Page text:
Nico Rosberg will be in action in a Williams car again in 2009
The Williams team have insisted that they will remain in Formula One despite the global financial crisis that led to Honda's withdrawal last week.
Williams, the largest of the sport's independent teams, said they were close to securing a full budget for 2009.
"We are unequivocally committed to F1," a spokesman told BBC Sport.
"Unlike many of our competitors who are owned by car makers, for us the consideration to stay involved is superfluous, as we only exist to race."
Williams last won a race in 2004 and are one of the few teams in F1 not either owned or part-owned by a road-car manufacturer.
They use customer engines, which they buy from Toyota.
Since Honda's announcement, motorsport boss Max Mosley warned that cost-cutting was vital to avoid losing other teams.
Over the last few days five of Formula One's top teams - BMW Sauber, Ferrari, McLaren-Mercedes, Renault and Toyota - have all emphasised their desire to reduce costs and continue in the sport.
There has also been speculation about Williams's future because of the difficulty of finding funding in the current global financial crisis.
But the spokesman said the team were in better shape this year than they had been ahead of the previous two seasons.
"We have been involved in F1 for three decades, through conducive and adverse economic circumstances alike, and we have every intention of racing for at least another 30 years," he said.
"We have 90% of our operating budget in place for next season.
"The balance of our funding for next season is under active discussion with existing sponsors, and as ever, despite difficult market conditions, we are in dialogue with a number of new prospective sponsors.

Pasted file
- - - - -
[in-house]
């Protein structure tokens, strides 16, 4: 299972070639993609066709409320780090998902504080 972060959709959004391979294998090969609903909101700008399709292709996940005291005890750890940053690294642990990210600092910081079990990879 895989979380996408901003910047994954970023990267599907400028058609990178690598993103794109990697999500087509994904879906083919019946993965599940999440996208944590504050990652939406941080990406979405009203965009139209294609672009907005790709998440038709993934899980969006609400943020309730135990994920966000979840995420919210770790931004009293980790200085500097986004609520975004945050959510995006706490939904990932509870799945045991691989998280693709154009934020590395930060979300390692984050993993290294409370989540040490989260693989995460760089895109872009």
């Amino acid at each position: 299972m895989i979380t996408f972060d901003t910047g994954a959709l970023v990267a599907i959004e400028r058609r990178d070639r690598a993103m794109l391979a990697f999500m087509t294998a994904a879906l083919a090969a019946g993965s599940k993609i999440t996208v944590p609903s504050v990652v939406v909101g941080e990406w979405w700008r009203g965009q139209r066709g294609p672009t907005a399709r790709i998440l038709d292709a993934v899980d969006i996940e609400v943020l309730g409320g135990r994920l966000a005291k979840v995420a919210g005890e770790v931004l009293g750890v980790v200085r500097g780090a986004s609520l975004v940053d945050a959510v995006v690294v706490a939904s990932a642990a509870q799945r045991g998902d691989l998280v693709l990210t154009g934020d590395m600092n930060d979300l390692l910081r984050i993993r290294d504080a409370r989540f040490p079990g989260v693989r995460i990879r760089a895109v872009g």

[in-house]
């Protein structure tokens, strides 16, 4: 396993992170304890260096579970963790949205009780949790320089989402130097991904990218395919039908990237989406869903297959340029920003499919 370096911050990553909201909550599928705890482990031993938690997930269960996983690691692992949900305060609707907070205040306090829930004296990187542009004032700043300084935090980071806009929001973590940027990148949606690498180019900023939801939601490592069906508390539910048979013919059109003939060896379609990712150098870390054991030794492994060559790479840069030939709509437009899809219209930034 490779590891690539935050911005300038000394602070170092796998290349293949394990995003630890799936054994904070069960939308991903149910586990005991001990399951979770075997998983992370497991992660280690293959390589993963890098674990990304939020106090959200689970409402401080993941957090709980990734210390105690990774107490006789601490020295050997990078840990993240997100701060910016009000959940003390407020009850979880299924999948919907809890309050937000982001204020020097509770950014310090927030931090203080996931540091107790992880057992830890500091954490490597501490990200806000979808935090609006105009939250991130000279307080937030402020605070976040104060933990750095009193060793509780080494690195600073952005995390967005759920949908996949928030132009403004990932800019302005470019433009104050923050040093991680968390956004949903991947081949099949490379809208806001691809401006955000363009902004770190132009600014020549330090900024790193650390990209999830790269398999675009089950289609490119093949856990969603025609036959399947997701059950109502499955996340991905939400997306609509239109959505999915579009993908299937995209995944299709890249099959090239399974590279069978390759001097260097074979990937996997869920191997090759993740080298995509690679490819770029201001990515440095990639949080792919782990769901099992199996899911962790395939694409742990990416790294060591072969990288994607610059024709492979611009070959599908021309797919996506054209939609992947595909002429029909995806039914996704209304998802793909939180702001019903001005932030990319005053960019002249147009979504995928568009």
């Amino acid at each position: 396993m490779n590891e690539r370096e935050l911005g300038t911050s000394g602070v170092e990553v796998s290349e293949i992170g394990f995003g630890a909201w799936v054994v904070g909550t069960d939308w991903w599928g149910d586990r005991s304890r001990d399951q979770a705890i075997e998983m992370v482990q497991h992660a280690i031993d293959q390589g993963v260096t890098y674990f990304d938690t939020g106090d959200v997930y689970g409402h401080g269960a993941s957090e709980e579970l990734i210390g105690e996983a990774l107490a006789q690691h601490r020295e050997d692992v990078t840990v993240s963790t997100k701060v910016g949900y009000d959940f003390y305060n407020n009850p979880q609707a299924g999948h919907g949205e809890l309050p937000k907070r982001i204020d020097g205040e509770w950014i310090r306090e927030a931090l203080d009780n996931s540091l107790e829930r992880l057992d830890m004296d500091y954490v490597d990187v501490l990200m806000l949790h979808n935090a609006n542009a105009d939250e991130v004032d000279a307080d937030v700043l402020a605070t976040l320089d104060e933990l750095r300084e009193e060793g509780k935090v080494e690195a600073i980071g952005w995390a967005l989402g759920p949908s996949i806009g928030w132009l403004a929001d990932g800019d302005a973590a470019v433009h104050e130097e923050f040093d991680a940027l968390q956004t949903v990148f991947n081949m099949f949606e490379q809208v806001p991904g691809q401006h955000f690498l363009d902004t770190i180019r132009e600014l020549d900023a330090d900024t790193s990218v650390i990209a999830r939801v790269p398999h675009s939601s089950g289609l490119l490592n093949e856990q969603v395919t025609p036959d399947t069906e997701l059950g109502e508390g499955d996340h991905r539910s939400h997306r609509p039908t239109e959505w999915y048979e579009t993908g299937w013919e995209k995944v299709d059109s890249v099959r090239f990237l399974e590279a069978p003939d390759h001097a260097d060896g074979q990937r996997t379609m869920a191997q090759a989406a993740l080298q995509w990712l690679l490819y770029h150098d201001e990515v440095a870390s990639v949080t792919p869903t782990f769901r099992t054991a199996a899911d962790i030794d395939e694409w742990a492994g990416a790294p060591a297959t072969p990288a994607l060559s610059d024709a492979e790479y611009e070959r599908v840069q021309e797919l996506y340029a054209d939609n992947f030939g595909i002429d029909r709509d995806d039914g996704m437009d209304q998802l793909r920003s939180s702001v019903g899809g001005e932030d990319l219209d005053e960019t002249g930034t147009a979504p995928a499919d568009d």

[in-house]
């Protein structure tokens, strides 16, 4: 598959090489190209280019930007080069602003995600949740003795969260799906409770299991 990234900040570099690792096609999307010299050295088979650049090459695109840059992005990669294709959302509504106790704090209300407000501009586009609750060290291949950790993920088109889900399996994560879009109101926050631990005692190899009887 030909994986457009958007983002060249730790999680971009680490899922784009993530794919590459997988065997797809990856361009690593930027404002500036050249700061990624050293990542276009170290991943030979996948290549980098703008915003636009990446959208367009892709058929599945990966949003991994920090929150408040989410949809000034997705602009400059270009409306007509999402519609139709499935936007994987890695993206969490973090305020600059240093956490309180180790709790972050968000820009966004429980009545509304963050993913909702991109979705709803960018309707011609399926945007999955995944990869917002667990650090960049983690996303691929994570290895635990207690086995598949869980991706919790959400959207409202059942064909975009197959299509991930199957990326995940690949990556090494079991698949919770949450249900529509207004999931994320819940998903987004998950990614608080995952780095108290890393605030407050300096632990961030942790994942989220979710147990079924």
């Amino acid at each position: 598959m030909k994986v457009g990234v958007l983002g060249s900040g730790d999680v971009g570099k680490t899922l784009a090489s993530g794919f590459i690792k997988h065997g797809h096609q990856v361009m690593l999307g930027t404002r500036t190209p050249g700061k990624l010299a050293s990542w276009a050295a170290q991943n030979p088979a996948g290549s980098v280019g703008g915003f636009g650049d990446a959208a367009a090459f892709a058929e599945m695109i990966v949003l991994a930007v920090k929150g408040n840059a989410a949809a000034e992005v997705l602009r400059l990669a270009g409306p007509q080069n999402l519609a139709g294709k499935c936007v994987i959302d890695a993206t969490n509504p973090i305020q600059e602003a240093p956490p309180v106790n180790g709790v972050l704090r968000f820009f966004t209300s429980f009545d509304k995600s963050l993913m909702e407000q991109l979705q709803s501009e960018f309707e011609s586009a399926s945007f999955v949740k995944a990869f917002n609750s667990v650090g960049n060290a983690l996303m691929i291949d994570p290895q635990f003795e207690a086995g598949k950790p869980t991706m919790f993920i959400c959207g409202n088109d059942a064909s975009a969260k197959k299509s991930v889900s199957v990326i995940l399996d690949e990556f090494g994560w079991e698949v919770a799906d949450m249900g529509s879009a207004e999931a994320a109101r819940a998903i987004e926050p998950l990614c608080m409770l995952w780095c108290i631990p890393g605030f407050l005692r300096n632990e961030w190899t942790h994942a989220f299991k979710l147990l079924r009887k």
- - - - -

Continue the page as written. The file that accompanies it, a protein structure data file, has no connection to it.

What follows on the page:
"There is still scope for new business as long as we continue to offer value for money and we can demonstrate that we can positively influence our sponsors' bottom line.
There is the scope for teams to put three cars on the grid and if we have eight teams with three cars, that's 24 cars which is four more than we have had this year
"Our budget is also being assisted by including a number of contracts written in [US] dollars and although the exchange rate is transient, our dollar receivables are making a positive contribution to our projected finances for next year.
"With all of these factors, there is every possibility that we will be better funded in 2009 than 2008."
Adam Parr, Williams's chief executive, told the Guardian that he could envisage a time when F1 comprised eight teams, each with three cars on the grid.
"There is the scope for teams to put three cars on the grid and if we have eight teams with three cars, that's 24 cars which is four more than we have had this year," he said.
"Even if we went to seven teams, we'd have 21 cars. It is far better to have seven or eight constructors than seven or eight constructors and three or four customer teams.
"Williams would rather compete on equal terms with constructors and take our chances than mess around with customer teams."
Williams were a dominant force in F1 throughout the 1980s and 1990s, but has slipped from competitiveness in the last few years.
They have confirmed German Nico Rosberg and Japanese Kazuki Nakajima as their drivers for next season, although there has been speculation linking the team with Honda's Jenson Button since his team dropped out.
Toro Rosso have also been reported to have made an approach to Button.